Wet by Alex Behr

Editor Carrie Seitzinger, Editor's Choice, August 9th, 2017

"This Big D. Not the dick. The divorce."

Alex Behr Essay Nailed Magazine
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A personal essay by Alex Behr

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My husband breaks a slat of the bed I grew up in. It’s a mahogany sleigh bed from the 1800s. The headboard is stained with handprint ghosts from our son’s dreams.

My husband sets up our son’s new bed and mattress. He let our son use a box cutter to slice through the shipping cardboard, and it slips into the fake black leather. A small gouge.

Say nothing.

I say something to the boy, the almost-teen, couched as an insult to the husband. He glares at me.

This is uncomfortable.

I go to my office, the third bedroom of the sad house. I have books and fabric scraps. I have dead friendships and active stomach bacteria. Famous people never email back anymore. Was I boring? Don’t answer. Don’t answer.

Yes.

I have stained teeth and an undeniable love of cheese.

If everything is out in the open I can see it, until there is nothing to see after all. Rectangular shapes and colors. Is it moldy? A closet full of secrets—but why?

I have a bad gin headache and many unfinished projects. I can’t find Advil. Four coffee mugs and one espresso cup in bedroom. Fifty books I will never read. I have lost the sweetness, affection, lust, and pride in the other. I forget the pet names (but I remember). I give up the teasing (I transfer it to the cat).

I live with a polite stranger, a slob. I am a slob.

“Mealworms can be ground into butter. They taste like cow milk!” The top of my brain is pressing upward into my skull. It’s my fault.

This Big D. Not the dick. The divorce.

I cut off my left arm with nail clippers. It hangs on. I can’t snip the final pieces of dried-out skin.

The initial hurt: I saw it on my arm, too. “I’m in love with —.” A flap cut into the shoulder. The cuts extend on either side, forming a bloody jelly roll. Not till death. Till legal documents coming through the email.

At night, I tuck our son into his new bed. He tells me: “You and Dad are divorced on SimCity.” I was a grandmother on it, rocking the baby. That gave our son points. Now my boyfriend is my husband’s roommate, a black guy.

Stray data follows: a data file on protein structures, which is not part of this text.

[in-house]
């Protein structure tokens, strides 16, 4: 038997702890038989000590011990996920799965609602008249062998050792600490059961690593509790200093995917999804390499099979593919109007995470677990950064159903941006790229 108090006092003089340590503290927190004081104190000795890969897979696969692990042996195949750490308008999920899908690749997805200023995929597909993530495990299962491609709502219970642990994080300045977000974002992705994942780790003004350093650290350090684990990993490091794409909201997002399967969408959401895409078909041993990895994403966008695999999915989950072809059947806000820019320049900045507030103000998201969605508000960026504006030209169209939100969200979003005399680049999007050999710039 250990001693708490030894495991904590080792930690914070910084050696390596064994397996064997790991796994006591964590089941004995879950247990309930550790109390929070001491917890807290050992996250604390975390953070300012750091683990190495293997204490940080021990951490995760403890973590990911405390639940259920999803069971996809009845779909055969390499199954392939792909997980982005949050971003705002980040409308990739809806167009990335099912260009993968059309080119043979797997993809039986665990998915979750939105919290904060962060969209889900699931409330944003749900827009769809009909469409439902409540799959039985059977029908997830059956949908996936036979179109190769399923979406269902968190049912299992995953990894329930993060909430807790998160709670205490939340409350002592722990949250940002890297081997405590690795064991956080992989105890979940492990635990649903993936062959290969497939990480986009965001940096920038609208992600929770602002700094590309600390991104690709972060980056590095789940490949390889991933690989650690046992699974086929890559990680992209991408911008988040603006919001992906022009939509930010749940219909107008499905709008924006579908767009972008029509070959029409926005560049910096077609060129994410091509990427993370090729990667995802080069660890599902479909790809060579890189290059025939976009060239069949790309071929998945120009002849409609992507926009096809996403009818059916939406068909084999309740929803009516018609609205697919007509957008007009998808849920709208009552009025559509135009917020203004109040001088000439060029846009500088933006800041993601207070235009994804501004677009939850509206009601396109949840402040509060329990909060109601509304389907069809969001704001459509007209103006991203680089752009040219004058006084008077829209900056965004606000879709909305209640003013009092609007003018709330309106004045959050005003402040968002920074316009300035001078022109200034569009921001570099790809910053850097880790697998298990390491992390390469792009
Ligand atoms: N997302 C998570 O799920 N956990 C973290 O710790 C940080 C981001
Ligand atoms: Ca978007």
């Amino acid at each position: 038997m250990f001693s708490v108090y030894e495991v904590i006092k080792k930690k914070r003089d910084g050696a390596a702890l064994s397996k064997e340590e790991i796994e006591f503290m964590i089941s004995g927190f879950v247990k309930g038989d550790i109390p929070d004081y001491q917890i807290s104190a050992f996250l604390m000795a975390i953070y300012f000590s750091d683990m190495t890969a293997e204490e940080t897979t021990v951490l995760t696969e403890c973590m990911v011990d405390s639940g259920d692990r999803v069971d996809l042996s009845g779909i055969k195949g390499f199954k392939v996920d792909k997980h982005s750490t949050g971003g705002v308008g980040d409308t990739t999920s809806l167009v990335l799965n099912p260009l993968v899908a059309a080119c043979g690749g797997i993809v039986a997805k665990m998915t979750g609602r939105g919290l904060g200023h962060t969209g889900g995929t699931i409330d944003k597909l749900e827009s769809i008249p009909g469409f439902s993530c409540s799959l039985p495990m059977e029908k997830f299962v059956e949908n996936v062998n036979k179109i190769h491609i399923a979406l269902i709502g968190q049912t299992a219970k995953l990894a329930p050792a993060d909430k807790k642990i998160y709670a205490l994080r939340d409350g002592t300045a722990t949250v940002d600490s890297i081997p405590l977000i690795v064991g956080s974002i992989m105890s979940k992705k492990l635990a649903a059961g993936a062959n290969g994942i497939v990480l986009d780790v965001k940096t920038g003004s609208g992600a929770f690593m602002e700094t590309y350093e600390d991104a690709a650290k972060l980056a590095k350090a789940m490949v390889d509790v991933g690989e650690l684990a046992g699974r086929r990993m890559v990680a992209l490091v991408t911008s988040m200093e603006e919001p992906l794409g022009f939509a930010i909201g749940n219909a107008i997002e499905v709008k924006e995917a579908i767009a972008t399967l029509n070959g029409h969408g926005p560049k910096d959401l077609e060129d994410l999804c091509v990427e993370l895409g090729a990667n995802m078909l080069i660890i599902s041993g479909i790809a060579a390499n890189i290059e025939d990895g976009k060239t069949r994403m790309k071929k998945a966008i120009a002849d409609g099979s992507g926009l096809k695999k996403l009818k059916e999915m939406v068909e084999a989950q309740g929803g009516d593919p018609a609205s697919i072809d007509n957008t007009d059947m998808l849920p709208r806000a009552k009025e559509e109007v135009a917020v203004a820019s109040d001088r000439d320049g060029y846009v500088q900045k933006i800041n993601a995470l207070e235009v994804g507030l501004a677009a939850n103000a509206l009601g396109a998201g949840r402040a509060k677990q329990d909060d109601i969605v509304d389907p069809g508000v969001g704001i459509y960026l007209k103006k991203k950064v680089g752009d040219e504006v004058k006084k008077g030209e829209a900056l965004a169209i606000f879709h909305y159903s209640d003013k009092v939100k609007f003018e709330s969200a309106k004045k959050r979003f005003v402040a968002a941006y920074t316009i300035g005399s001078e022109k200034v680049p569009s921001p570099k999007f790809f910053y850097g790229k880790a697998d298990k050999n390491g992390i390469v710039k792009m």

Soon our son never visits that game anymore. Digital limbo. Soon I will never be married to my husband except in nightmares.

Our son asks: “Is sperm white? Is it brown like poop? Or yellow like pee?”

I say: “Ask your dad.”

I cry in therapy. Divorce is violent. My husband. A nice person. Except when he swears. Except when he looks at me sobbing on the chair, on the rug. Anywhere. Our house is welcome to all tears.

Moths eat the felt pads inside the piano. Fleas jump on our son’s iPad. Maggots squirm inside the sesame seed jar. Their perverse dance. I destroy my liver. I grow a mustache.

Our adolescent son screams. Now he’s a toddler. Now he’s an infant. He is in the womb. He’s the cells that formed him. Does the egg scream when it’s pierced by the sperm?

The window doesn’t fit right in the frame. It’s an old house with a lot of potential. Where are those clouds I made of carbon dioxide words, my greenhouse gas of hate? Do they form steam in the bathroom? I am cold.

My husband drives to the dump with the futon stained with pee and tears. He tells me he wanted to drive off a bridge. Two days later he leaves the country for a year. My son and I spin in our rooms. Two months pass. Then: snow.

“Mom, come out.” The son, twelve, shirtless, in shorts and sandals. He runs into the night, now white, like a healthy uterus, its tissue open to life. Flakes cover the harm: the cat’s grave, the thorns. The suburban failure machine. I laugh at the son for his snow dance, his delicious chaos.

I make a snow angel. The metaphor fails. The son stomps it out. No angels here, so we raise our tongues to the stars: we taste what melts.

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Header image courtesy of Monty Kaplan.

 

alex behr writer essay on international adoption NAILED MagazineAlex Behr’s debut story collection, Planet Grim, will be published in October 2017 (7.13 Books). She wrote about her experiences with transracial adoption in April 2016, you can read it here.

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Carrie Seitzinger

Carrie Seitzinger is Editor-in-Cheif and Co-Publisher of NAILED. She is the author of the book, Fall Ill Medicine, which was named a 2013 Finalist for the Oregon Book Award. Seitzinger is also Co-Publisher of Small Doggies Press.
Learn more about her at her official site.